As for Portman’s supporting cast, it’s simple; everyone is fantastic. Well, maybe not everyone, but it’s more of a character development issue rather than a performance fault. Ryder’s character is just one big cliché the film could have done without. On the other hand, Cassel, Kunis and especially Hershey make for fantastic supporting characters, all helping to unravel our main character. Thomas is the most curious of the bunch. While he clearly oversteps his boundaries in the sexual department one too many times, there’s something about his actions that seem totally warranted. It’s mentioned that Thomas has “a reputation,” but at the same time, Cassel portrays him as a brilliant teacher that not only knows what he’s doing, but is genuinely concerned for Nina’s well being, too.
Lily has a similar effect. The threat she poses to Nina is always present, but, like Thomas, she truly cares about Nina. It may not seem like she has Nina’s best interest in mind when she slips something into her drink, but there is a more noble side to her actions, making you desperate for Nina to just open up to Lily and accept her help. Similarly, Erica, Nina’s mother, offers warmth and poses a threat all at the same time. It’s obvious she’s taking her motherly duties a bit too far, tucking her 20-something daughter into bed and bossing her around as though she’s a child, but it’s also hard to deny that these actions are just a mother’s love. When Nina begins to unravel, it’s hard to decide whether you want her to break free of her mother’s clutches or just have a good cry in her arms.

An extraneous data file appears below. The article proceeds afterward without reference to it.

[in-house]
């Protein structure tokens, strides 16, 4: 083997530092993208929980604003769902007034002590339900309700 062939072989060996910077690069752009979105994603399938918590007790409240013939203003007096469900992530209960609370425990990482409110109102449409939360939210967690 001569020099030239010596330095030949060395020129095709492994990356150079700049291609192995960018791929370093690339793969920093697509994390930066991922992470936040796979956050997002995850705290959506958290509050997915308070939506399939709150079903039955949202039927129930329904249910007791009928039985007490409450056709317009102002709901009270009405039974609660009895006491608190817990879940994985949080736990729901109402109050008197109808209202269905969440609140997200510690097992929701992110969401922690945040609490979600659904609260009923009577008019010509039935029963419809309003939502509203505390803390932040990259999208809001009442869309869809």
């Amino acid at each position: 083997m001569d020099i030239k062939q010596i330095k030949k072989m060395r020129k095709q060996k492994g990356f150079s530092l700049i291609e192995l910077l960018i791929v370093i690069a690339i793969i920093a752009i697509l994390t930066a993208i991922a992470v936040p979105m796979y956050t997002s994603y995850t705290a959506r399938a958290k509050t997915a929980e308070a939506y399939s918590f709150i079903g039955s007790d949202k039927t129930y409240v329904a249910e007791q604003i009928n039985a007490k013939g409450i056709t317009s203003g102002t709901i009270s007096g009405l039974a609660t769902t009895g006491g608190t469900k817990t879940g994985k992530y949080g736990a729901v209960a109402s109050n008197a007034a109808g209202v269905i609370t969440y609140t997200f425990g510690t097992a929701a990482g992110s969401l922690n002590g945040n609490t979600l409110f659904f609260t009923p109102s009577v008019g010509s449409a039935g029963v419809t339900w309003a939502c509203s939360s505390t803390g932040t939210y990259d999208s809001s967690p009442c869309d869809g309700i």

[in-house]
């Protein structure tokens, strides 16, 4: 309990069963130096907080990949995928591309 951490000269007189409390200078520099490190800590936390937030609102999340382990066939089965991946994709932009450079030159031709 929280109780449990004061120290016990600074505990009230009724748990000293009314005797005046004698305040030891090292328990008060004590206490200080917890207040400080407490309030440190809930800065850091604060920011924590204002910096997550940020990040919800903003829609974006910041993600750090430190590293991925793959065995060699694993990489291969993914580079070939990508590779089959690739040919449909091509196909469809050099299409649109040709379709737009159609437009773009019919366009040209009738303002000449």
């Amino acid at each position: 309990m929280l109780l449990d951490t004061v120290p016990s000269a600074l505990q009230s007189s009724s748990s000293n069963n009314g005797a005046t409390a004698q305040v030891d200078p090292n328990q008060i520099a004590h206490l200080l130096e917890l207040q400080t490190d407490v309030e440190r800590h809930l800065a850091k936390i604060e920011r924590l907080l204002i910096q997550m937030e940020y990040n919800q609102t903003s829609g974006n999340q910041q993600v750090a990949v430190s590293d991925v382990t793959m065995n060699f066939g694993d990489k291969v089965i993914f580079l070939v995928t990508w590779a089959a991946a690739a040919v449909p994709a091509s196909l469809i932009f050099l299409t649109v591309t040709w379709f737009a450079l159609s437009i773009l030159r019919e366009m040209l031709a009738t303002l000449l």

Someone else who’s present throughout Black Swan without ever being on screen is Aronofsky and that’s the film’s one major fault. His preference for handheld close-ups comes in handy towards the end of the film when it comes to making the audience literally feel the intensity of the situation, but the technique’s use at the beginning is just distracting. For a good portion of the film, particularly the parts delivering more exposition, it’s hard not to wish he’d just tell cinematographer Matthew Libatique to put the damn thing down and let us see what’s happening for ourselves rather than being forced to look at such a small portion of the action. On the other hand, the choice of going with a super 16mm camera is absolutely genius. Just like The Wrestler, Black Swan has a beautifully natural look that really complements the material and the effect Aronofsky is aiming to achieve with the camerawork – but not enough to justify so many handheld close-ups.
Black Swan gets its power from the ambiguity. Almost all of the characters evoke a wide variety of responses and the inconsistency is jarring. On top of that, there’s something not quite right in Nina’s head. She often suffers from frightening visions, some of which aren’t actually visions at all. It’s this constant feeling of never being quite sure what’s happening, what’s real and what’s imagined and then the sheer terror of some of the visuals that make Black Swan an overwhelmingly emotional piece. While you may leave the theater partly shocked by the material, you’ll also be utterly fascinated and combined, the two reactions oddly create a need to return for a second viewing.
By Perri Nemiroff